Where do you draw the line when putting your information online? Many people have gotten used to entering credit card and bank info online in order to pay bills and buy products. How about managing all your money?This question threw itself at me when I took a look at a new site called Mint, which was created to help people handle their finances. You enter information about your credit cards, bank accounts, and/or credit unions, and Mint parses your expenses for you. It lets you know how much you're spending on food, gas, and entertainment. It helps you create a budget. It sends you alerts about bills that are coming due, or bank balances that may be too low to cover this month's expenses (a service that alone would be worth its weight in keyboards -- how many times have you had to pay hefty overdraft fees?). And it helps you find better deals on credit cards and other financial services.
Sounds like a really cool idea, especially for those of us who are not particularly talented in minding our money. So what could possibly be wrong?
The folks who work at Mint obviously understand that they are dealing with their users' finances. Its Privacy and Security Policy statement is carefully and clearly written, and doesn't (as far as I could tell from a single reading) contain anything that would indicate that they would put any of my financial information in any unauthorized hands. Yes, they deal with third parties -- they've got to make their own money somehow -- but they say they will not give out any information without express permission. There is also a separate page entitled How Mint Keeps You Safe that promises privacy, safety, and security.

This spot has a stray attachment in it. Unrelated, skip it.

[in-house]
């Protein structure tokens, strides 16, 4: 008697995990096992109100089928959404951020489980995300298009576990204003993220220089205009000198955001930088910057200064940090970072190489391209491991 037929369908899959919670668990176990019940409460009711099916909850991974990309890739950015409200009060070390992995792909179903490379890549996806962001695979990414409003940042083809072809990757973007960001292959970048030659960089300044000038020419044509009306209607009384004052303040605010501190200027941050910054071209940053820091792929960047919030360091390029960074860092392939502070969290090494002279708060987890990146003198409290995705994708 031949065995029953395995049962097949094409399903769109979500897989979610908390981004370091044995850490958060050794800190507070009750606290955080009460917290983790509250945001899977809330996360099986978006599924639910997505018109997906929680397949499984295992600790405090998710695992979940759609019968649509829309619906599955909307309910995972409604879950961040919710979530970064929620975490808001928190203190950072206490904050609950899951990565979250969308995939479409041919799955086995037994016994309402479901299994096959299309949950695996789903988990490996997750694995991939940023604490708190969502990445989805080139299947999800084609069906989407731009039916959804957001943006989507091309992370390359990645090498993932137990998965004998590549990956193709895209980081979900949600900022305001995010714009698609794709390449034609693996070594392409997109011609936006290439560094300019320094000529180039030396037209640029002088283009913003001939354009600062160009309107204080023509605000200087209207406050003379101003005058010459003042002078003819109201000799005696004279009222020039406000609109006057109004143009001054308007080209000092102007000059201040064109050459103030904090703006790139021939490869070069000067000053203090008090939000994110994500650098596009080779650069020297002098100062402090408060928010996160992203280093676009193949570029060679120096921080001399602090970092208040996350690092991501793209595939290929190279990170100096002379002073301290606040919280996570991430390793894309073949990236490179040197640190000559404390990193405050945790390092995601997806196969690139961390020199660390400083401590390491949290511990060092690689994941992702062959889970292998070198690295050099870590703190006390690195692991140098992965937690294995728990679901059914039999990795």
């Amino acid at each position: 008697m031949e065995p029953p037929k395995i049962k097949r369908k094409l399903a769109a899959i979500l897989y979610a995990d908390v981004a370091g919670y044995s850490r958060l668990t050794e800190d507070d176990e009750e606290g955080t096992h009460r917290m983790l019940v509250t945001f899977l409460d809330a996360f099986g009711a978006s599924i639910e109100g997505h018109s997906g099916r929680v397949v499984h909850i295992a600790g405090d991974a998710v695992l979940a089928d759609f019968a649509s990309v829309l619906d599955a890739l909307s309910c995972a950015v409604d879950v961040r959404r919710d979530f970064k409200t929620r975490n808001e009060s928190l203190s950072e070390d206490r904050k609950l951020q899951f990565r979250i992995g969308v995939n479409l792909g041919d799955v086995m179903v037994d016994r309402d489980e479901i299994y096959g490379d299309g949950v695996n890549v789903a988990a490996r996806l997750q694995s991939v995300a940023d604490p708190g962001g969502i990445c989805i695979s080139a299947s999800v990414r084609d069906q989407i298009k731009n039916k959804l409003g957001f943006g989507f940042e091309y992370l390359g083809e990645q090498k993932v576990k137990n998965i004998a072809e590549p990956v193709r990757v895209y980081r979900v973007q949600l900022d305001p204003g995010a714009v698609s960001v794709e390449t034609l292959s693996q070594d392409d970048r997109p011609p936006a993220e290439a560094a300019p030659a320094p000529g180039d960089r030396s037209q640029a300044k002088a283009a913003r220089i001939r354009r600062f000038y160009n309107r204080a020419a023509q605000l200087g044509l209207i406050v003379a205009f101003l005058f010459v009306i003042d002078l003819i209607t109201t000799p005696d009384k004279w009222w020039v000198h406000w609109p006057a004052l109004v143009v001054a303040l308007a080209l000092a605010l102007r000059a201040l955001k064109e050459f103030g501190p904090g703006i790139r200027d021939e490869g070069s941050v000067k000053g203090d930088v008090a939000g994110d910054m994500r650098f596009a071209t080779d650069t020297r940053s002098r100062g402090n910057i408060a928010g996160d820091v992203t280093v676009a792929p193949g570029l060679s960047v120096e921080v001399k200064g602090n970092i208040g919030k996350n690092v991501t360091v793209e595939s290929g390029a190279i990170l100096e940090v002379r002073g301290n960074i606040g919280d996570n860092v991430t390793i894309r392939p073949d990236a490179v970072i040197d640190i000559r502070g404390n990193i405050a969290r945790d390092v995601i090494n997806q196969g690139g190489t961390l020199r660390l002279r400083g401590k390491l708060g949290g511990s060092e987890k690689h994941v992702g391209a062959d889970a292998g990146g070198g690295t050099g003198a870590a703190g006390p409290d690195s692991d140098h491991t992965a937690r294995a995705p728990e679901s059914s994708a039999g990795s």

And yet -- when it came to signing up and trying it out, I balked.
The ironic thing is that I already do quite a bit of online bill-paying. My automobile insurance and my charge accounts, for example, are all paid via online transfers from a bank account to the vendor in question. Is it because Mint is a new and relatively untried company rather than an established, years-old vendor? If so, that wouldn't be terribly logical on my part -- many of the recent security breaches that we've read about in the news were committed by companies that are quite old enough to know better. A company like Mint, where the founders are well aware of the security issues of the Web, might actually be more secure than, say, AT&T (which is included on the list of security breaches kept by the Privacy Rights Clearinghouse).
Whatever the reason, I hope that Mint, and other online service organizations, can get past some of their potential users' qualms about the safety of their data. If they can assure their customers that they take data protection seriously -- and mean it -- then they can provide us with some important tools.